Rhode Island College

2018-2019 Catalog


Writing in the Discipline - Communication

 

Our mission is to prepare students to communicate effectively as professionals and citizens in our state, nation, and the world community. Most majors from the following concentrations are required to take COMM 251: Research Methods in Communication as a writing intensive course.

 

  • Media Communication 
  • Public and Professional Communication 
  • Public Relations/Advertising 
  • Speech, Language, and Hearing Science 

COMM 251: Research Methods in Communication 

Students in the course learn about the nature of communication research and the process of research writing. The course introduces the students to different research methodologies, styles, and fundamental research theories and protocols. They learn how to identify a research topic, write an introduction (thesis statement and significance of the topic), formulate research questions or hypotheses, write a literature review, and select appropriate research designs and methodologies. 

 

In addition to COMM 251, each concentration provides additional concentration-specific writing intensive course(s). 

  

Media Communication 

 

COMM 243: Preproduction for Digital Media 

Students are introduced to the concepts and techniques used to develop digital media products and learn how to write for a variety of digital media distribution channels. At the end of this course, fully successful students should be able to (1) identify and describe the various types of copy used in the electronic media industry; (2) distinguish between writing for print and electronic media (radio, television & web); (3) critique various electronic media writing products; (4) explain key media writing concepts and topics; and (5) create effective copy for electronic media projects such as treatments, scripts, rundowns, executive summaries, and project proposals.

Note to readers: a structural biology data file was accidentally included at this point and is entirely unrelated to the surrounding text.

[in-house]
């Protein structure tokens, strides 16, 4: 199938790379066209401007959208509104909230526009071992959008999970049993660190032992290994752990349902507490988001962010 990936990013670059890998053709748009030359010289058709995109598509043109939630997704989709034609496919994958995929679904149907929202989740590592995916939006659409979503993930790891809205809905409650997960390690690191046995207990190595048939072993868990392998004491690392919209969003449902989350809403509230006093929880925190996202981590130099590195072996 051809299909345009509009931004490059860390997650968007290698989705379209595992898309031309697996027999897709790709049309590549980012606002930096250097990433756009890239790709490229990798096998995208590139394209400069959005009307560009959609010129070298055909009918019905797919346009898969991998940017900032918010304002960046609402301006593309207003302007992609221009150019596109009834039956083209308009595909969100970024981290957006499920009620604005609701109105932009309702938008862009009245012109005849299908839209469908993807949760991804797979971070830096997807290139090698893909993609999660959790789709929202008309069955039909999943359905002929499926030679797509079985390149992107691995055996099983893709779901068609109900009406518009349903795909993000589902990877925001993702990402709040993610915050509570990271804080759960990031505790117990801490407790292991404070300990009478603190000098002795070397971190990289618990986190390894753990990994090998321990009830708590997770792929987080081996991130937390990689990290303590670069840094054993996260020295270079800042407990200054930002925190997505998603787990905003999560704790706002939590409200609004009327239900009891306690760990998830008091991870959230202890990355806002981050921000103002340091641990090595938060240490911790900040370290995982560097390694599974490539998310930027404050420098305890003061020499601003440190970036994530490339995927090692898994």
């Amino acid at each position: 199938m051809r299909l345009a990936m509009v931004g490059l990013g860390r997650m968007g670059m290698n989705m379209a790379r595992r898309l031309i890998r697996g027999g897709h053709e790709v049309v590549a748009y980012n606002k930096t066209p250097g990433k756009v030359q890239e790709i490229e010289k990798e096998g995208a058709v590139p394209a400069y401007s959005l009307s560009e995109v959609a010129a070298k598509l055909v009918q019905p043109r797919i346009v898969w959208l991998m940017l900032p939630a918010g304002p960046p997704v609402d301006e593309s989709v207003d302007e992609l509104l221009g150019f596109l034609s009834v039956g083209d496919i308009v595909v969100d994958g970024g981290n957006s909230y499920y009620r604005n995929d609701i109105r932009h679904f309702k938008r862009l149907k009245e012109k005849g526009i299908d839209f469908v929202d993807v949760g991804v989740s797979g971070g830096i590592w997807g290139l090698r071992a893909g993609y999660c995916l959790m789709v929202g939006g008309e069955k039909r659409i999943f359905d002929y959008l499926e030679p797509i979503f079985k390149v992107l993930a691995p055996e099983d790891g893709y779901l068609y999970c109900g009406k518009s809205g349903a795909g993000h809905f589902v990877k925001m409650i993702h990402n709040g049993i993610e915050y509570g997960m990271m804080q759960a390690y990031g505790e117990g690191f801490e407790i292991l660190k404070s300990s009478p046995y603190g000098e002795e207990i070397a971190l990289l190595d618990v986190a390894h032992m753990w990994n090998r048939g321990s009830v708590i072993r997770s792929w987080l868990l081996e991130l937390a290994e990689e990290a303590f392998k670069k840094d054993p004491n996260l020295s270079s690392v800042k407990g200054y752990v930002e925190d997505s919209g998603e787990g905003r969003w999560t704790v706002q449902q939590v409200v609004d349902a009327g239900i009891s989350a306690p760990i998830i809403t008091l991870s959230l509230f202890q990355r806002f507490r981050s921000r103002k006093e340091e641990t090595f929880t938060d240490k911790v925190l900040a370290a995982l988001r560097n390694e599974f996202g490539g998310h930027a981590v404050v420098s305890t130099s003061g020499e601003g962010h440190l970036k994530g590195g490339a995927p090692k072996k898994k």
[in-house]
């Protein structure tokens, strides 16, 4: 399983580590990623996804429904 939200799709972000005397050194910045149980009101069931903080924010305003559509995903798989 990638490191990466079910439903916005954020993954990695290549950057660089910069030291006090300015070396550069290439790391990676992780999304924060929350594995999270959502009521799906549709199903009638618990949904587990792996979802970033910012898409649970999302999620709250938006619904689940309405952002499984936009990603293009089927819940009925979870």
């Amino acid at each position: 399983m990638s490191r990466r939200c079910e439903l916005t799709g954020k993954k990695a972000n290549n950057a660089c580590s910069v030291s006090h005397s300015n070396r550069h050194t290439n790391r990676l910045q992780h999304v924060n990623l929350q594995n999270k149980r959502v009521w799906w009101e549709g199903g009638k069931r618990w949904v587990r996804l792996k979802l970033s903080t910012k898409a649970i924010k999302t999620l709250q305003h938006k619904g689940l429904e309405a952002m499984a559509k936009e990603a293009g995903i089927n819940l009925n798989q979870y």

COMM 340: Media Ethics 

Students develop an understanding of key ethical issues facing media practitioners and formulate strategies and guidelines for confronting ethical challenges in journalism, advertising, public relations, and entertainment media through writing (1) position papers on media ethics cases; (2) critical comments/questions/refection/responses to each chapter; (3) papers demonstrating how various media values and ethical principles may or may not be at work; and (4) a research paper on a chosen case. 

  

Public and Professional Communication 

 

COMM 351: Persuasion 

Persuasion teaches social science and rhetorical theories of influence. Students demonstrate knowledge and skills through both oral and written experience. Writing assignments include 1) fully developed speech outlines, 2) several short reaction papers and 3) a final analytical and critical paper of substantial length requiring scholarly research and a two draft writing process. 

 

Public Relations/Advertising 

 

Public Relations: 

 

COMM 201: Writing for News

COMM 312: Advanced News and Public Relations Writing